Life of Pi (Unabridged)
by Yann Martel
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Man Booker Prize, Fiction, 2002 Pi Patel has been raised in a zoo in India. When his father decides to move the family to Canada and sell the animals to American zoos, everyone boards a Japanese cargo ship. The ship sinks, and 16-year-old Pi finds himself alone on a lifeboat with a hyena, an orangutan, a zebra with a broken leg, and a 450-pound Bengal tiger. Soon it's just Pi, the tiger, and the vast Pacific Ocean - for 227 days. Pi's fear, knowledge, and cunning keep him alive until they reach the coast of Mexico, where the tiger disappears into the jungle. The Japanese authorities who interrogate Pi refuse to believe his story, so he tells a second one - more conventional, less fantastic. But is it more true? A realistic, rousing adventure and meta-tale of survival, Life of Pi explores the redemptive power of storytelling and the transformative nature of fiction. It's a story, as one character claims, to "make you believe in God".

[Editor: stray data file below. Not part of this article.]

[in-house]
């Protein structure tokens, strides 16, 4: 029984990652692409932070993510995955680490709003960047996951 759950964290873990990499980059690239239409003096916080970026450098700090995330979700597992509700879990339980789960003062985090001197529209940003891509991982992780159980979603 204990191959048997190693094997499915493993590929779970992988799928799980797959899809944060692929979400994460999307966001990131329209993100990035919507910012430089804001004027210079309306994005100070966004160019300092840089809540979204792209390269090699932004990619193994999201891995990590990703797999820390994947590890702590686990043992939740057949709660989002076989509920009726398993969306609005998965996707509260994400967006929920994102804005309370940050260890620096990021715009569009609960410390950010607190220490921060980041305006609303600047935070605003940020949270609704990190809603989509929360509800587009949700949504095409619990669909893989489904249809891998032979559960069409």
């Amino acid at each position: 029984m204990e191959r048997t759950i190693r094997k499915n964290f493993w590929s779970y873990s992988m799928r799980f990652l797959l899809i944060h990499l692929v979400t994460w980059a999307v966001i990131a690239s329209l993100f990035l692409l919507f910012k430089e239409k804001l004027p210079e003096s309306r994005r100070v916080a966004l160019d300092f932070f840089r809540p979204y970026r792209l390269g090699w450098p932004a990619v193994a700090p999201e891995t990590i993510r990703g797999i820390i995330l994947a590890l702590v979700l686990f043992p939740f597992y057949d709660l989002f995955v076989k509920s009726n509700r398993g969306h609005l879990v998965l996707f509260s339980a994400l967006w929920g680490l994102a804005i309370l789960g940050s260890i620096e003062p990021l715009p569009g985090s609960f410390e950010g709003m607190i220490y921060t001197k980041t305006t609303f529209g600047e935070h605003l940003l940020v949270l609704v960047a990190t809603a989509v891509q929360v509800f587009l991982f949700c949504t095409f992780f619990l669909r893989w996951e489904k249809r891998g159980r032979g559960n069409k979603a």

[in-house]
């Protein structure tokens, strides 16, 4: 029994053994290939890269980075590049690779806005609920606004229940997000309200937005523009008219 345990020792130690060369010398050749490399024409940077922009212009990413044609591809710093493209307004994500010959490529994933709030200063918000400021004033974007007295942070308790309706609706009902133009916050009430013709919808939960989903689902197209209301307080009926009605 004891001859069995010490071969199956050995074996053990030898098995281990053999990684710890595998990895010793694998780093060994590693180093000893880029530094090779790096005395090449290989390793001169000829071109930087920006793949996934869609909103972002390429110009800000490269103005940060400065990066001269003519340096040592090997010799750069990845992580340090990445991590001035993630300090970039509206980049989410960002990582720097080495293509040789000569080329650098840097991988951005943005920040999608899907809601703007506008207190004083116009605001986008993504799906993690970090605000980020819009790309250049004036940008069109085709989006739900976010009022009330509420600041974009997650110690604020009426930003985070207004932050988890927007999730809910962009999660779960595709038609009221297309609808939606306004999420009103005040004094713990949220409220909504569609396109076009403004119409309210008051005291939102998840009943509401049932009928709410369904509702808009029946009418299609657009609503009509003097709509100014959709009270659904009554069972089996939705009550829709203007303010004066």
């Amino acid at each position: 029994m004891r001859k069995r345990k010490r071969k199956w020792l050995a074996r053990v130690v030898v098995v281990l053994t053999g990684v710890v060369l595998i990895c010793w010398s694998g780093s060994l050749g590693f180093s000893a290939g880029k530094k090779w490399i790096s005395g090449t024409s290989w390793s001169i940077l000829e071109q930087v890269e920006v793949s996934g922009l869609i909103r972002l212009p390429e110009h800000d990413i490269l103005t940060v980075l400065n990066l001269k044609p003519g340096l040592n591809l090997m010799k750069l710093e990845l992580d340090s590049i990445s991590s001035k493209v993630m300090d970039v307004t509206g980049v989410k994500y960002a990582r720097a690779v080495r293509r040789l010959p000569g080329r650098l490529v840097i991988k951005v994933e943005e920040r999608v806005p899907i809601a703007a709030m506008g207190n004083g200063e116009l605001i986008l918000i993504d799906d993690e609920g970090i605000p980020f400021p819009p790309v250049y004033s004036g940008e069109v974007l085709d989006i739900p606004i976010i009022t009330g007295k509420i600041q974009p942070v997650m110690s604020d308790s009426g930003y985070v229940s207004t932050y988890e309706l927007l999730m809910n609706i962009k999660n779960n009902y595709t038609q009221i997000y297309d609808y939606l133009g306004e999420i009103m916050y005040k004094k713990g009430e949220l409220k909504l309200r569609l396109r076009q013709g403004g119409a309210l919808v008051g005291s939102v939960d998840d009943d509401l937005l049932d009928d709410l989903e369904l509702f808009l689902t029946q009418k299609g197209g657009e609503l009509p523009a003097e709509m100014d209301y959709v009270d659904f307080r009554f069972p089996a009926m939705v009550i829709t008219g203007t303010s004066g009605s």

Love this book
Definitely a favorite. Reading it again for the second time after first reading it several years ago, it's one that stays with you as you continue to repeatedly turn over the events that occur trying to figure out truth from fiction. Could not put it down first time and still can't now. Don't miss this, sure to be a classic.
Life of Pi
Omg!absolute loved this book.recommend it to all but was a little violent
Could there be a better book?
This book will remain one of my favorites of all time. It is phenomenal and leaves you questioning even after the end truth versus reality, and that sometimes, yes, "truth" as portrayed in this novel is stranger than fiction.